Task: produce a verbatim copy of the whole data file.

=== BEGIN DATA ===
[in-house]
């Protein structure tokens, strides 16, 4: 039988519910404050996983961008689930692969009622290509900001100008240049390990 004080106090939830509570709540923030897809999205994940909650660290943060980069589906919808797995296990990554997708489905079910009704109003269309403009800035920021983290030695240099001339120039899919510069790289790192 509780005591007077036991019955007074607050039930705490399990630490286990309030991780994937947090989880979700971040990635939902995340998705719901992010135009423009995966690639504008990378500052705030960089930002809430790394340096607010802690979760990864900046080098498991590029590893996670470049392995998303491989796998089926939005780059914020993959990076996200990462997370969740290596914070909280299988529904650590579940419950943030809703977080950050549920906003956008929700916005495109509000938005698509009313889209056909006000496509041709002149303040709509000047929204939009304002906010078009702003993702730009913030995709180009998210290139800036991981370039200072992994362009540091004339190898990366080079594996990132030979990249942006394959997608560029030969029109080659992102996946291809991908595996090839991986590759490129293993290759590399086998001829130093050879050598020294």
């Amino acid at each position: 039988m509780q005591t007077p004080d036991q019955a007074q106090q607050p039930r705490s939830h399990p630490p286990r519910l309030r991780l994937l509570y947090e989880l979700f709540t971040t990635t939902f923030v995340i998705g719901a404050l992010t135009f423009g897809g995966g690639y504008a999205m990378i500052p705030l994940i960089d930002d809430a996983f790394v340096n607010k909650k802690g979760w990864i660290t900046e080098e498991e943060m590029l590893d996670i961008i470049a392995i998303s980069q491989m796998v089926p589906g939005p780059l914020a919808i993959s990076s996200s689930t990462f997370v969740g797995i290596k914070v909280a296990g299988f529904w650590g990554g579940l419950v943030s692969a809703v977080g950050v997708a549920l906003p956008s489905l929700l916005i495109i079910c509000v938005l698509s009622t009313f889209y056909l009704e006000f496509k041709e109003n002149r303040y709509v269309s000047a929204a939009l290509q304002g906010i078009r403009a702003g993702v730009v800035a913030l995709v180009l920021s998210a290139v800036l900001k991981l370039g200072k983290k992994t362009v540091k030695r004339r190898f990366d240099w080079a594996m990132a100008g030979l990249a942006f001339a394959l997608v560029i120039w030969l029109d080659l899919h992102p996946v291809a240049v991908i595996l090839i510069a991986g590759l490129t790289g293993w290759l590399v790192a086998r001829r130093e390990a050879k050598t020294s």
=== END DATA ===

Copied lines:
[in-house]
């Protein structure tokens, strides 16, 4: 039988519910404050996983961008689930692969009622290509900001100008240049390990 004080106090939830509570709540923030897809999205994940909650660290943060980069589906919808797995296990990554997708489905079910009704109003269309403009800035920021983290030695240099001339120039899919510069790289790192 509780005591007077036991019955007074607050039930705490399990630490286990309030991780994937947090989880979700971040990635939902995340998705719901992010135009423009995966690639504008990378500052705030960089930002809430790394340096607010802690979760990864900046080098498991590029590893996670470049392995998303491989796998089926939005780059914020993959990076996200990462997370969740290596914070909280299988529904650590579940419950943030809703977080950050549920906003956008929700916005495109509000938005698509009313889209056909006000496509041709002149303040709509000047929204939009304002906010078009702003993702730009913030995709180009998210290139800036991981370039200072992994362009540091004339190898990366080079594996990132030979990249942006394959997608560029030969029109080659992102996946291809991908595996090839991986590759490129293993290759590399086998001829130093050879050598020294």
């Amino acid at each position: 039988m509780q005591t007077p004080d036991q019955a007074q106090q607050p039930r705490s939830h399990p630490p286990r519910l309030r991780l994937l509570y947090e989880l979700f709540t971040t990635t939902f923030v995340i998705g719901a404050l992010t135009f423009g897809g995966g690639y504008a999205m990378i500052p705030l994940i960089d930002d809430a996983f790394v340096n607010k909650k802690g979760w990864i660290t900046e080098e498991e943060m590029l590893d996670i961008i470049a392995i998303s980069q491989m796998v089926p589906g939005p780059l914020a919808i993959s990076s996200s689930t990462f997370v969740g797995i290596k914070v909280a296990g299988f529904w650590g990554g579940l419950v943030s692969a809703v977080g950050v997708a549920l906003p956008s489905l929700l916005i495109i079910c509000v938005l698509s009622t009313f889209y056909l009704e006000f496509k041709e109003n002149r303040y709509v269309s000047a929204a939009l290509q304002g906010i078009r403009a702003g993702v730009v800035a913030l995709v180009l920021s998210a290139v800036l900001k991981l370039g200072k983290k992994t362009v540091k030695r004339r190898f990366d240099w080079a594996m990132a100008g030979l990249a942006f001339a394959l997608v560029i120039w030969l029109d080659l899919h992102p996946v291809a240049v991908i595996l090839i510069a991986g590759l490129t790289g293993w290759l590399v790192a086998r001829r130093e390990a050879k050598t020294s």